Pan-African housing development finance institution Shelter Afrique has today announced the launch of a competition that will boost affordable housing in Africa and see winners take home USD100,000. The competition dubbed 5,000 For 5,000 Home Competition, will aim at stimulating innovative thinking on how a livable and sustainable home can be designed and produced at a capital cost of no more than USD5,000 to the end user.
Speaking to media in Nairobi, Kenya, Shelter Afrique’s Managing Director James Mugerwa said, “Evidence of a rising middle class abound in Sub-Sahara Africa’s largest cities. However, there is another story of uncomfortable and increasingly often less told story of Africa’s urban poor.” This competition aims to spur discussion and bring out affordable housing concepts that might be out there for the rising urban population,” he added.
Shelter Afrique (and partners) have undertaken to support the financing for the development and completion of 5,000 units with the winning entry in agreed locations across Africa. The Competition will be open for entries on 25th November 2016 and close on January 31st, 2017.
To win the competition, participants are urged to follow the following criteria:
- The proposed design is for a one-bedroom dwelling unit with a foot print of approximately 45 square meters.
- Design to include kitchen, bedroom, toilet and living area.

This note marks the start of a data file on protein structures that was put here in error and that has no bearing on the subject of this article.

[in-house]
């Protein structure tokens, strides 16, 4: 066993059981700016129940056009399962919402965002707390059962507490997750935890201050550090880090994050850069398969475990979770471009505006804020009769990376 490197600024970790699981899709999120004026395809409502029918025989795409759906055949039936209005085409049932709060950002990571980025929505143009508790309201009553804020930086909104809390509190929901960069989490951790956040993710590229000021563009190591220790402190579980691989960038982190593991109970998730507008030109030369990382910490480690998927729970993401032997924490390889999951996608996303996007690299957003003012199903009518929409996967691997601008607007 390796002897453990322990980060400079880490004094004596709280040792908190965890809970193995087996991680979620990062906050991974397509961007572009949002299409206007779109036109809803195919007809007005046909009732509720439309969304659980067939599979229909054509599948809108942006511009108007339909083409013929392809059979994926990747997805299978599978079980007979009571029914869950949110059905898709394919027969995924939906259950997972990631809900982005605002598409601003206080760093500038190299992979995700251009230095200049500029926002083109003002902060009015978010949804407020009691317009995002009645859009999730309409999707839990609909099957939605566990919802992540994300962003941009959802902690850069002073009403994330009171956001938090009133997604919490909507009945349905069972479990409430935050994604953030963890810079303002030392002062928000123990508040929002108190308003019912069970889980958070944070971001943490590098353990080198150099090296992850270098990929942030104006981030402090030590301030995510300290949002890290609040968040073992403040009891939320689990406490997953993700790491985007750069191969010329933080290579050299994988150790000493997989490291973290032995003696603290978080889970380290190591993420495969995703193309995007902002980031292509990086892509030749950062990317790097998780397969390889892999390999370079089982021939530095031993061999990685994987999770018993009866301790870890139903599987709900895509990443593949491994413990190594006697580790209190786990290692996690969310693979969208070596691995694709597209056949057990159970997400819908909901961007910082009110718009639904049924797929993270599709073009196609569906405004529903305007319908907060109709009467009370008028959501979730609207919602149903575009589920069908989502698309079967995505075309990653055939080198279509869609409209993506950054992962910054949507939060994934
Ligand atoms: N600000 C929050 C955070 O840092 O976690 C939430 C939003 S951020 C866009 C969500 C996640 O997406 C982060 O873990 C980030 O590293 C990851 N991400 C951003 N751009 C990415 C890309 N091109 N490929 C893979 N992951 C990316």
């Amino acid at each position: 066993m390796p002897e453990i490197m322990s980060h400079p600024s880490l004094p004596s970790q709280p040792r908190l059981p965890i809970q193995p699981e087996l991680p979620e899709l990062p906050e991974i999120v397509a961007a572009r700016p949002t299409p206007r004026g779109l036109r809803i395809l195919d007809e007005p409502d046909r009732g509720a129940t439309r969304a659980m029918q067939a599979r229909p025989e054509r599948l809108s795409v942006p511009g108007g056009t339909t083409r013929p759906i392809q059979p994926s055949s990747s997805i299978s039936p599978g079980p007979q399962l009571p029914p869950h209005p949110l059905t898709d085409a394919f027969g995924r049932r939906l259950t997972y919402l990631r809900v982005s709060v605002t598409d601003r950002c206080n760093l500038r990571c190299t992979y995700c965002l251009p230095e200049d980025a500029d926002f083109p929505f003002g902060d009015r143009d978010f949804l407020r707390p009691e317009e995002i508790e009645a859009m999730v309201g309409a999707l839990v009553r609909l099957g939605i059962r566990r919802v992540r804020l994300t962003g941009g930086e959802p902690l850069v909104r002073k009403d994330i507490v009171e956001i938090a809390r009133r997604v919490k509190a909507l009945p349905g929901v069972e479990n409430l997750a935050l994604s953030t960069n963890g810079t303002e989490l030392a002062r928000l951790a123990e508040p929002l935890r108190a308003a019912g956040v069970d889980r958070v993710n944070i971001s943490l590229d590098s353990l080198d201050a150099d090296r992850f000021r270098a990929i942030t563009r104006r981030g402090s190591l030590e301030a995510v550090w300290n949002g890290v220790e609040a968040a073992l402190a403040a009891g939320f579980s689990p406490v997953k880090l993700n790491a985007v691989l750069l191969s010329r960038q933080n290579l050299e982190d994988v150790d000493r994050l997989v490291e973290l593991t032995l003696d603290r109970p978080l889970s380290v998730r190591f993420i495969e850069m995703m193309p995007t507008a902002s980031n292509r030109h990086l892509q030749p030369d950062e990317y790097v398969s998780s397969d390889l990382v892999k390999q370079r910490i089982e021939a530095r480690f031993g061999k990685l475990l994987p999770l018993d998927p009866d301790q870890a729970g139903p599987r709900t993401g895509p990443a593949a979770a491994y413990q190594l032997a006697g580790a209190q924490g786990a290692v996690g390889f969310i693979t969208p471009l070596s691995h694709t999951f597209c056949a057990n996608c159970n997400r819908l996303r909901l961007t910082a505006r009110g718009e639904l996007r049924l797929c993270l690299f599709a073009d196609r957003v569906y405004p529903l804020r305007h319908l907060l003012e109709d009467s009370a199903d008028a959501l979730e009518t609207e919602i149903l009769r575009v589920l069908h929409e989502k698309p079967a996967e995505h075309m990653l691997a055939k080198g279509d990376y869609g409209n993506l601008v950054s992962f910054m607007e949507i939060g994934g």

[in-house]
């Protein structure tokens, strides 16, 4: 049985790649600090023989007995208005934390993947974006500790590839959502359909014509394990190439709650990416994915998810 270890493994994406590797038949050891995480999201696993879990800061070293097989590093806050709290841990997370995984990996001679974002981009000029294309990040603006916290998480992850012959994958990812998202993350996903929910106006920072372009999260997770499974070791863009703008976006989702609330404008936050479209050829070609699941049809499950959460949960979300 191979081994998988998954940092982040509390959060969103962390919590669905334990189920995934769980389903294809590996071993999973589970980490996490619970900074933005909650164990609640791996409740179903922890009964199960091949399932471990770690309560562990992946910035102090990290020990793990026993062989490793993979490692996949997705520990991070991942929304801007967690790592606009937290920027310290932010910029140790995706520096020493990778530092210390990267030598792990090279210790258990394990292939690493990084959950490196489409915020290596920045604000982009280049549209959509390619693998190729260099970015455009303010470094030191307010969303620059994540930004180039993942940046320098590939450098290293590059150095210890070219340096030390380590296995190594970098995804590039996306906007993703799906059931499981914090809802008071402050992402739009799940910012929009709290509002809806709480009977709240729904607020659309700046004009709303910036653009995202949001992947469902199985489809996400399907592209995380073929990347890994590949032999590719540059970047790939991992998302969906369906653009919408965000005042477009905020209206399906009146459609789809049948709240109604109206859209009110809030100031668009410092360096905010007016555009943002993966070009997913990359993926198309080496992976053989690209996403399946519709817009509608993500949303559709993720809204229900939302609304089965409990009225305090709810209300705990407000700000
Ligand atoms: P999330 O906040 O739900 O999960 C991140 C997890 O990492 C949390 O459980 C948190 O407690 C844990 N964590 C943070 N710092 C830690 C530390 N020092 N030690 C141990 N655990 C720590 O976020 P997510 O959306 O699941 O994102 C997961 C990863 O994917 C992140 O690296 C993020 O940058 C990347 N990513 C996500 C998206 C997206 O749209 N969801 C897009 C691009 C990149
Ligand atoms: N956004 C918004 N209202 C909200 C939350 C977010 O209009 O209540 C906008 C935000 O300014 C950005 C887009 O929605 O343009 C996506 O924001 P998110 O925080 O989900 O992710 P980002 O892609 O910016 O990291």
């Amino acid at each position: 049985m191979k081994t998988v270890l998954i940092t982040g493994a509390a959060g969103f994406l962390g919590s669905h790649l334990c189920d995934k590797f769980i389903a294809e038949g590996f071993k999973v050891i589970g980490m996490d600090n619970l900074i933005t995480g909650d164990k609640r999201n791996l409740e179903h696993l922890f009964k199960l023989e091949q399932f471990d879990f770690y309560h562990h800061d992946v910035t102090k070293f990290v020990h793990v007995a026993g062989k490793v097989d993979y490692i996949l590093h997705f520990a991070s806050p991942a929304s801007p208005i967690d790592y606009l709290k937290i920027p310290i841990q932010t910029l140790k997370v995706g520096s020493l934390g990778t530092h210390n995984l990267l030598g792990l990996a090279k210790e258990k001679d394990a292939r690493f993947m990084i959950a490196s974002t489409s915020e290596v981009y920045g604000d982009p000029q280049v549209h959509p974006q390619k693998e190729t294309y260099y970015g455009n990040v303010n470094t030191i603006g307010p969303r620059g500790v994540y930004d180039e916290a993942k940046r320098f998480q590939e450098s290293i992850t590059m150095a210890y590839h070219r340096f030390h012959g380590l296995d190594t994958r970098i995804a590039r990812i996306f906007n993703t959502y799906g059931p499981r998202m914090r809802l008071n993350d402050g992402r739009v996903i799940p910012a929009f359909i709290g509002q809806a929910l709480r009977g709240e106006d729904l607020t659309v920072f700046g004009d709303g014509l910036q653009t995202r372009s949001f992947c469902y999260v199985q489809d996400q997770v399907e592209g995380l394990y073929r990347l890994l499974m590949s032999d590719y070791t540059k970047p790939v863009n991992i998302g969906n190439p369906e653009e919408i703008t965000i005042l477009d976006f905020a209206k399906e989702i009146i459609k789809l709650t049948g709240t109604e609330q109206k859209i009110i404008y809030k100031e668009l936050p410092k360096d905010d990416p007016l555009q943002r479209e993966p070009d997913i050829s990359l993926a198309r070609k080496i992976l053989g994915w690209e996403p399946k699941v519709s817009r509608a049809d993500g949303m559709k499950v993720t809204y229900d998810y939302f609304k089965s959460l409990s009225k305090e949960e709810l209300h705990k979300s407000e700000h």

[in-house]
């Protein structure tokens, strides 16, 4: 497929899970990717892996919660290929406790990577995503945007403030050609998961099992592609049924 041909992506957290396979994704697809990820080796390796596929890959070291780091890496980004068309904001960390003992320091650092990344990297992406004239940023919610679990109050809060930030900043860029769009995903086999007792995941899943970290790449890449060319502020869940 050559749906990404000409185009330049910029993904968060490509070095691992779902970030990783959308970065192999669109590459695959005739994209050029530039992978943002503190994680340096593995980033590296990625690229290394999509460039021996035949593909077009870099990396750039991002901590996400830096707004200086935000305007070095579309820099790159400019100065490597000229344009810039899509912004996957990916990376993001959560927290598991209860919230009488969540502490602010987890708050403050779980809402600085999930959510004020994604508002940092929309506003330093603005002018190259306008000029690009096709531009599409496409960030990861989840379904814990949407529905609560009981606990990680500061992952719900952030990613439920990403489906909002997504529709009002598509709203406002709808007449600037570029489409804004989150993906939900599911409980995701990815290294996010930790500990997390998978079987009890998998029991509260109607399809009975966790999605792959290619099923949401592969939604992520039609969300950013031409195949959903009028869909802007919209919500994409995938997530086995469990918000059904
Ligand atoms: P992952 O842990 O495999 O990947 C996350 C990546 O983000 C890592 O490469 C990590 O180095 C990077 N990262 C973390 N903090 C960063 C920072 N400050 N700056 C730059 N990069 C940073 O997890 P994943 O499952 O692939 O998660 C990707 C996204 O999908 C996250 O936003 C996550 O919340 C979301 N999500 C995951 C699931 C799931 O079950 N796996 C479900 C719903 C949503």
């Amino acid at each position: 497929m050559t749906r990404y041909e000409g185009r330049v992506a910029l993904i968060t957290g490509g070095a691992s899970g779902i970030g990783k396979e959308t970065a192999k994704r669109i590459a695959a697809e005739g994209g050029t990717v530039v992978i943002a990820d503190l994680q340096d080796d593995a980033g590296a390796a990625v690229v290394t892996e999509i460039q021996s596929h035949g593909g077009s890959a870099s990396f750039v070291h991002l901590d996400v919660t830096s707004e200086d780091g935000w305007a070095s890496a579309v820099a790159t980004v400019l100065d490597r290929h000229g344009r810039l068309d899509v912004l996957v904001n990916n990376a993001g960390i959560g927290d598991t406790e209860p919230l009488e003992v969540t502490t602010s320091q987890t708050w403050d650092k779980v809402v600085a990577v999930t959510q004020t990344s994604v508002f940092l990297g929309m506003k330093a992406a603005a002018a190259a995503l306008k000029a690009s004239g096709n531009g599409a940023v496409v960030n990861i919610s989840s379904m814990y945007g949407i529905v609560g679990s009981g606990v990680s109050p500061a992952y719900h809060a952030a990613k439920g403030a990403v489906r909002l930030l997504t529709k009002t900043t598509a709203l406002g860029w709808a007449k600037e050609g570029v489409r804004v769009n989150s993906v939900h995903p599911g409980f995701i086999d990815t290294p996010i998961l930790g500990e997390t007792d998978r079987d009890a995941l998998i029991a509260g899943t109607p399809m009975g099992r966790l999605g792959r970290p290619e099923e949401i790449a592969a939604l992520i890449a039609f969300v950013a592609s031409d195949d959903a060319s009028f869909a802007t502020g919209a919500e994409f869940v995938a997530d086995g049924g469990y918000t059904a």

- Adequate lighting with adaptable design to suite a range of customers.
- Generous head room and floor to ceiling heights with possible options for natural ventilation.
- Use of eco- friendly, light weight sustainable materials to achieve low construction cost requirement.
- The design should be easy to replicate.
The Competition is open to anyone including individuals, team of designers, artists, architects, engineers and other players in the housing sector. Shelter Afrique has set aside a prize fund of US$100,000 to go to the top entries, with most of the money going to the top 3 entries.
Research shows that two thirds of the population in Africa’s cities and townships live on less than USD 3.10 per day and universally, housing supply has failed to respond to the need of this significant and legitimate population.
The cost of new housing including those built by government agencies are significantly higher than what people with low incomes can afford. The consequence of this is the rapid growth of informal settlements, slums on the edge of Africa’s major cities with obvious consequences for economic development, health, safety and security. The competition will seek to highlight this problem and provide a sustainable solution that can be emulated in different countries.